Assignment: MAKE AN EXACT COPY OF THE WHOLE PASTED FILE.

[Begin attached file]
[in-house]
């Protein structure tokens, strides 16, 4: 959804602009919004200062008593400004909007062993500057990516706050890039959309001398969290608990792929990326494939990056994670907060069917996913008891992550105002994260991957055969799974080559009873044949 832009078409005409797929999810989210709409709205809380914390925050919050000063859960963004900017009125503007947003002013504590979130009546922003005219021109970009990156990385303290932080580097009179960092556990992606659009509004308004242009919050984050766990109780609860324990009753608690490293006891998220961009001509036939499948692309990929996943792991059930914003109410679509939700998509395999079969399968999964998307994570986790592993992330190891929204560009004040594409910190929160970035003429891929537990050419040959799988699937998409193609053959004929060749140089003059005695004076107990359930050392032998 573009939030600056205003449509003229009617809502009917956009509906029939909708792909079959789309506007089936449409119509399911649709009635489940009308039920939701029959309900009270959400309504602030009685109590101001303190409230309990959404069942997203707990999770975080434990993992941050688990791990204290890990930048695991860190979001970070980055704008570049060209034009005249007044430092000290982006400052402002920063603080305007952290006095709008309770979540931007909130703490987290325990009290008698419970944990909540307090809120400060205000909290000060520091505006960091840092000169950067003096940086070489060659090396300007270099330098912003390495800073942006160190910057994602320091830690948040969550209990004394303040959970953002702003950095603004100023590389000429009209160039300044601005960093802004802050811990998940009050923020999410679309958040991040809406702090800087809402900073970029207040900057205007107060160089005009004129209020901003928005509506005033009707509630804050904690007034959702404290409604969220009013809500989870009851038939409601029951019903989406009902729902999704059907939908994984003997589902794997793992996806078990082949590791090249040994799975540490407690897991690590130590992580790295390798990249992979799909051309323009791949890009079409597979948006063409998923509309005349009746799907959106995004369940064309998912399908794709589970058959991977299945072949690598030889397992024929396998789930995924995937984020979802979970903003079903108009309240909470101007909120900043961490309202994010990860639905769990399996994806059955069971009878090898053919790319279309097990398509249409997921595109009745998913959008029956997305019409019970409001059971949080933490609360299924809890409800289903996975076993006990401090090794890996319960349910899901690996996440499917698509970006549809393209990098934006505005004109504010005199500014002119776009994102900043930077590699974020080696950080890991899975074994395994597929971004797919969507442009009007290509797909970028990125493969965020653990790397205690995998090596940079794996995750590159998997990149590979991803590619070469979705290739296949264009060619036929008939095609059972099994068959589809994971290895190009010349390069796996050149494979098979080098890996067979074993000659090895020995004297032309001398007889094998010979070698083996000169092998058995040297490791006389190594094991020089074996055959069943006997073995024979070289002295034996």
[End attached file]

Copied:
[in-house]
């Protein structure tokens, strides 16, 4: 959804602009919004200062008593400004909007062993500057990516706050890039959309001398969290608990792929990326494939990056994670907060069917996913008891992550105002994260991957055969799974080559009873044949 832009078409005409797929999810989210709409709205809380914390925050919050000063859960963004900017009125503007947003002013504590979130009546922003005219021109970009990156990385303290932080580097009179960092556990992606659009509004308004242009919050984050766990109780609860324990009753608690490293006891998220961009001509036939499948692309990929996943792991059930914003109410679509939700998509395999079969399968999964998307994570986790592993992330190891929204560009004040594409910190929160970035003429891929537990050419040959799988699937998409193609053959004929060749140089003059005695004076107990359930050392032998 573009939030600056205003449509003229009617809502009917956009509906029939909708792909079959789309506007089936449409119509399911649709009635489940009308039920939701029959309900009270959400309504602030009685109590101001303190409230309990959404069942997203707990999770975080434990993992941050688990791990204290890990930048695991860190979001970070980055704008570049060209034009005249007044430092000290982006400052402002920063603080305007952290006095709008309770979540931007909130703490987290325990009290008698419970944990909540307090809120400060205000909290000060520091505006960091840092000169950067003096940086070489060659090396300007270099330098912003390495800073942006160190910057994602320091830690948040969550209990004394303040959970953002702003950095603004100023590389000429009209160039300044601005960093802004802050811990998940009050923020999410679309958040991040809406702090800087809402900073970029207040900057205007107060160089005009004129209020901003928005509506005033009707509630804050904690007034959702404290409604969220009013809500989870009851038939409601029951019903989406009902729902999704059907939908994984003997589902794997793992996806078990082949590791090249040994799975540490407690897991690590130590992580790295390798990249992979799909051309323009791949890009079409597979948006063409998923509309005349009746799907959106995004369940064309998912399908794709589970058959991977299945072949690598030889397992024929396998789930995924995937984020979802979970903003079903108009309240909470101007909120900043961490309202994010990860639905769990399996994806059955069971009878090898053919790319279309097990398509249409997921595109009745998913959008029956997305019409019970409001059971949080933490609360299924809890409800289903996975076993006990401090090794890996319960349910899901690996996440499917698509970006549809393209990098934006505005004109504010005199500014002119776009994102900043930077590699974020080696950080890991899975074994395994597929971004797919969507442009009007290509797909970028990125493969965020653990790397205690995998090596940079794996995750590159998997990149590979991803590619070469979705290739296949264009060619036929008939095609059972099994068959589809994971290895190009010349390069796996050149494979098979080098890996067979074993000659090895020995004297032309001398007889094998010979070698083996000169092998058995040297490791006389190594094991020089074996055959069943006997073995024979070289002295034996």